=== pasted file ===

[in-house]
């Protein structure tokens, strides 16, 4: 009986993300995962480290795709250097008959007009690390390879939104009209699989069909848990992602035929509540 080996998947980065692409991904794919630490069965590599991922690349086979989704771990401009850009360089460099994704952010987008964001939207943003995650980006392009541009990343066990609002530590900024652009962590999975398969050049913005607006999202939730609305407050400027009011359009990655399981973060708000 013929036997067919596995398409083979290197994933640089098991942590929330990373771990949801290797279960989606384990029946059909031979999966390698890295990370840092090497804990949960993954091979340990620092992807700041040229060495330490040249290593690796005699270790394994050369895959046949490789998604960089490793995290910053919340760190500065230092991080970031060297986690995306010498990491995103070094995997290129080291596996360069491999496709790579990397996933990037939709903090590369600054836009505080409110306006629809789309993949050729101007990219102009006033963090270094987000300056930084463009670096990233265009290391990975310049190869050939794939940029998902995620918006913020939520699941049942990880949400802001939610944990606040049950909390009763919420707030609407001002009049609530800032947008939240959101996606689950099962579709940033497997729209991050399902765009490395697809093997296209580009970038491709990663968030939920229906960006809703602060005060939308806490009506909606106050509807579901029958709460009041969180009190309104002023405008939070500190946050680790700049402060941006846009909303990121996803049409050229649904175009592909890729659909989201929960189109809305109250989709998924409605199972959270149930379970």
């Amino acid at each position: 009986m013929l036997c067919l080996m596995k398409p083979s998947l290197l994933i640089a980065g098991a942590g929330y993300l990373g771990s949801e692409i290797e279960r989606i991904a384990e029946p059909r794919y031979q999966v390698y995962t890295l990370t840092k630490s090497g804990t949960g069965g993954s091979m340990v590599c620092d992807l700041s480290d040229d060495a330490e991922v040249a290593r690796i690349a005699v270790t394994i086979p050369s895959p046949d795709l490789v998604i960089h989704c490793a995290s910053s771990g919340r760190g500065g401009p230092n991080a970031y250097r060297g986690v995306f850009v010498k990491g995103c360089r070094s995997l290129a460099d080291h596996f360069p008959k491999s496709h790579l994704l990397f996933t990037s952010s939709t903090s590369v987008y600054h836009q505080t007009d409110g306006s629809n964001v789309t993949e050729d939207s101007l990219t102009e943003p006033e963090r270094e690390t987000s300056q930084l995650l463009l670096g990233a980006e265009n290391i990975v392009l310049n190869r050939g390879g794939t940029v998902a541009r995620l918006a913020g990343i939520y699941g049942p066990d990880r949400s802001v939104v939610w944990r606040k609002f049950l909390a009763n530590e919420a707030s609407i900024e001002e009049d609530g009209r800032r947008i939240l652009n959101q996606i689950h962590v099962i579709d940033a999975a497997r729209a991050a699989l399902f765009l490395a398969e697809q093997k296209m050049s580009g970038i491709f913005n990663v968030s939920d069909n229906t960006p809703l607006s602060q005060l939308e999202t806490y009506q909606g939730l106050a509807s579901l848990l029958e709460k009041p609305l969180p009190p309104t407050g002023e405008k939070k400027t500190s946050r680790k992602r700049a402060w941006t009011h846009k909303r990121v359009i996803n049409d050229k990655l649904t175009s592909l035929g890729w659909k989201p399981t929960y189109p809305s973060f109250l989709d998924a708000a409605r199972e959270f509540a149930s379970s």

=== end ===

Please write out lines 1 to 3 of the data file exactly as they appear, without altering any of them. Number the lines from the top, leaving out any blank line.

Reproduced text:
[in-house]
């Protein structure tokens, strides 16, 4: 009986993300995962480290795709250097008959007009690390390879939104009209699989069909848990992602035929509540 080996998947980065692409991904794919630490069965590599991922690349086979989704771990401009850009360089460099994704952010987008964001939207943003995650980006392009541009990343066990609002530590900024652009962590999975398969050049913005607006999202939730609305407050400027009011359009990655399981973060708000 013929036997067919596995398409083979290197994933640089098991942590929330990373771990949801290797279960989606384990029946059909031979999966390698890295990370840092090497804990949960993954091979340990620092992807700041040229060495330490040249290593690796005699270790394994050369895959046949490789998604960089490793995290910053919340760190500065230092991080970031060297986690995306010498990491995103070094995997290129080291596996360069491999496709790579990397996933990037939709903090590369600054836009505080409110306006629809789309993949050729101007990219102009006033963090270094987000300056930084463009670096990233265009290391990975310049190869050939794939940029998902995620918006913020939520699941049942990880949400802001939610944990606040049950909390009763919420707030609407001002009049609530800032947008939240959101996606689950099962579709940033497997729209991050399902765009490395697809093997296209580009970038491709990663968030939920229906960006809703602060005060939308806490009506909606106050509807579901029958709460009041969180009190309104002023405008939070500190946050680790700049402060941006846009909303990121996803049409050229649904175009592909890729659909989201929960189109809305109250989709998924409605199972959270149930379970």
């Amino acid at each position: 009986m013929l036997c067919l080996m596995k398409p083979s998947l290197l994933i640089a980065g098991a942590g929330y993300l990373g771990s949801e692409i290797e279960r989606i991904a384990e029946p059909r794919y031979q999966v390698y995962t890295l990370t840092k630490s090497g804990t949960g069965g993954s091979m340990v590599c620092d992807l700041s480290d040229d060495a330490e991922v040249a290593r690796i690349a005699v270790t394994i086979p050369s895959p046949d795709l490789v998604i960089h989704c490793a995290s910053s771990g919340r760190g500065g401009p230092n991080a970031y250097r060297g986690v995306f850009v010498k990491g995103c360089r070094s995997l290129a460099d080291h596996f360069p008959k491999s496709h790579l994704l990397f996933t990037s952010s939709t903090s590369v987008y600054h836009q505080t007009d409110g306006s629809n964001v789309t993949e050729d939207s101007l990219t102009e943003p006033e963090r270094e690390t987000s300056q930084l995650l463009l670096g990233a980006e265009n290391i990975v392009l310049n190869r050939g390879g794939t940029v998902a541009r995620l918006a913020g990343i939520y699941g049942p066990d990880r949400s802001v939104v939610w944990r606040k609002f049950l909390a009763n530590e919420a707030s609407i900024e001002e009049d609530g009209r800032r947008i939240l652009n959101q996606i689950h962590v099962i579709d940033a999975a497997r729209a991050a699989l399902f765009l490395a398969e697809q093997k296209m050049s580009g970038i491709f913005n990663v968030s939920d069909n229906t960006p809703l607006s602060q005060l939308e999202t806490y009506q909606g939730l106050a509807s579901l848990l029958e709460k009041p609305l969180p009190p309104t407050g002023e405008k939070k400027t500190s946050r680790k992602r700049a402060w941006t009011h846009k909303r990121v359009i996803n049409d050229k990655l649904t175009s592909l035929g890729w659909k989201p399981t929960y189109p809305s973060f109250l989709d998924a708000a409605r199972e959270f509540a149930s379970s």